Banks with $20b OTC derivatives will be required to clear their trades through regulated counterparties.
The Monetary Authority of Singapore (MAS) will require over-the-counter (OTC) derivatives to be cleared on central counterparties (CCPs) starting 1 October 2018. "Central clearing will make the trading of OTC derivatives in Singapore safer as it mitigates counterparty credit risks inherent in these trades," it said in an announcement.
A central counterparty is an entity that imposes itself between counterparties to contracts traded in one or more financial markets, becoming the buyer to every seller and the seller to every buyer and thereby ensuring the performance of open contracts.
Previously, MAS proposed to require the trading of OTC derivatives on organised markets. The limit was supposed to cover the most globally-traded OTC derivatives, namely interest rate swaps denominated in US dollar, Euro, and Pound Sterling to be traded on organised markets like exchanges or other centralised trading facilities.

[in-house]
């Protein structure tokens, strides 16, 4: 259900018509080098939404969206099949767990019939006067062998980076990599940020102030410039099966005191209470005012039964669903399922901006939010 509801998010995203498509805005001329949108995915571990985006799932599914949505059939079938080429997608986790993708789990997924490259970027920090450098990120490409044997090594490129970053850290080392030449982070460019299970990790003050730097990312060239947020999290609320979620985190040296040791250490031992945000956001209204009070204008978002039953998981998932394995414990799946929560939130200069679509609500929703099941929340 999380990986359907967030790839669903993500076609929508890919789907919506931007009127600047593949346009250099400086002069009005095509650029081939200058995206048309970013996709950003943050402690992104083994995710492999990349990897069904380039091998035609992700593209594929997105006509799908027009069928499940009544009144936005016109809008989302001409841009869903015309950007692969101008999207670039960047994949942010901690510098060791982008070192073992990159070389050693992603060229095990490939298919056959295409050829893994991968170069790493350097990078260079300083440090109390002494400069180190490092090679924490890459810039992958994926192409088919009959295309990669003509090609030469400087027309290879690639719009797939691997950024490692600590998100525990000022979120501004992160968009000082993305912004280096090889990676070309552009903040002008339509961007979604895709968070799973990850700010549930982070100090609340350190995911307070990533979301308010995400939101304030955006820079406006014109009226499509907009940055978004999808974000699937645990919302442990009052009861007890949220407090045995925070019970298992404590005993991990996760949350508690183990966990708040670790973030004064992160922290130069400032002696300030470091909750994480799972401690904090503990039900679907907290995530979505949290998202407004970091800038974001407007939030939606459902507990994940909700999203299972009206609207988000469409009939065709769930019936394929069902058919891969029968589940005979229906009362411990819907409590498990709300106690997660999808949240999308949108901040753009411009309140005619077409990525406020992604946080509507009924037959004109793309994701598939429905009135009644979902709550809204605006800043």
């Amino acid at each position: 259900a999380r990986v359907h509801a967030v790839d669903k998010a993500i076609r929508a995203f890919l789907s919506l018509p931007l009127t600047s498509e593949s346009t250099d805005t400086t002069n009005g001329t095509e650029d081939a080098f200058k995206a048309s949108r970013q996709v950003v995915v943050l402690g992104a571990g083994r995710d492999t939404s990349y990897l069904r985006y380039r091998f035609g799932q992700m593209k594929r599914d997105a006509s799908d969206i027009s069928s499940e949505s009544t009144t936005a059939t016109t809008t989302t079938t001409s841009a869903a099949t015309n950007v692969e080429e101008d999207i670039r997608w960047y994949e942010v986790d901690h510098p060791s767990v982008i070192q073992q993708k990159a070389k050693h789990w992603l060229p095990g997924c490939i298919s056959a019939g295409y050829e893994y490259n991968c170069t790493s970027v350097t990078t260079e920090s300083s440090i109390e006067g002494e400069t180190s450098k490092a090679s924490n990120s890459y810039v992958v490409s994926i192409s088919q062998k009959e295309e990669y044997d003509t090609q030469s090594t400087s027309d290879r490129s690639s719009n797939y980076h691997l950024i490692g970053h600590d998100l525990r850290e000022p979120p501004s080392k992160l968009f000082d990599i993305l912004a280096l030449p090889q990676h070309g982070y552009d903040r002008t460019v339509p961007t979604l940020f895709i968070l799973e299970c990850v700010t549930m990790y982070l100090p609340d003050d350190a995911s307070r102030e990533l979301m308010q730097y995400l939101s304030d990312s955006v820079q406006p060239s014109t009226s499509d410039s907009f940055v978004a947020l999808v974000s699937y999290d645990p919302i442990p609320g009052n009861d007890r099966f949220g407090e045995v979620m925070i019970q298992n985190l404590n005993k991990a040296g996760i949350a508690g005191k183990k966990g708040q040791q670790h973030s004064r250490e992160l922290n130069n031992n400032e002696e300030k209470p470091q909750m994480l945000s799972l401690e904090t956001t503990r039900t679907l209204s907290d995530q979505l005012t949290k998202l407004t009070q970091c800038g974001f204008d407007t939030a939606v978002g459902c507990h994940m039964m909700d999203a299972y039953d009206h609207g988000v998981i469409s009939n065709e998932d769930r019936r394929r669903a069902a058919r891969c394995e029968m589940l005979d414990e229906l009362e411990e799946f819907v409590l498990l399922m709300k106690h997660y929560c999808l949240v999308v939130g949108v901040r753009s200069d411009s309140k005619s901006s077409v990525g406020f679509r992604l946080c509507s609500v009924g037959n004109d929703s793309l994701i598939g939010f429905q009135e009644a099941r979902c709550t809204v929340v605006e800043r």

The mandatory clearing requirement will apply to Singapore dollar and US dollar fixed-floating interest rate swaps as these are the most widely traded interest rate derivatives in Singapore, MAS said. "Banks whose gross notional outstanding OTC derivatives exceed $20b will be required to clear their trades through CCPs that are regulated by MAS. These banks account for over 90% of OTC derivatives contracts (in terms of outstanding notional amount) in Singapore," it added.
MAS capital markets assistant managing director Lee Boon Ngiap commented, “The central clearing requirements complement the existing margin requirements for noncentrally cleared OTC derivatives. Both requirements work together to reduce systemic risk in Singapore’s OTC derivatives markets, in line with the G20’s and Financial Stability Board’s set of reforms on OTC derivatives."
The central clearing requirements will be effected through the Securities and Futures (Clearing of Derivatives Contracts) Regulations.
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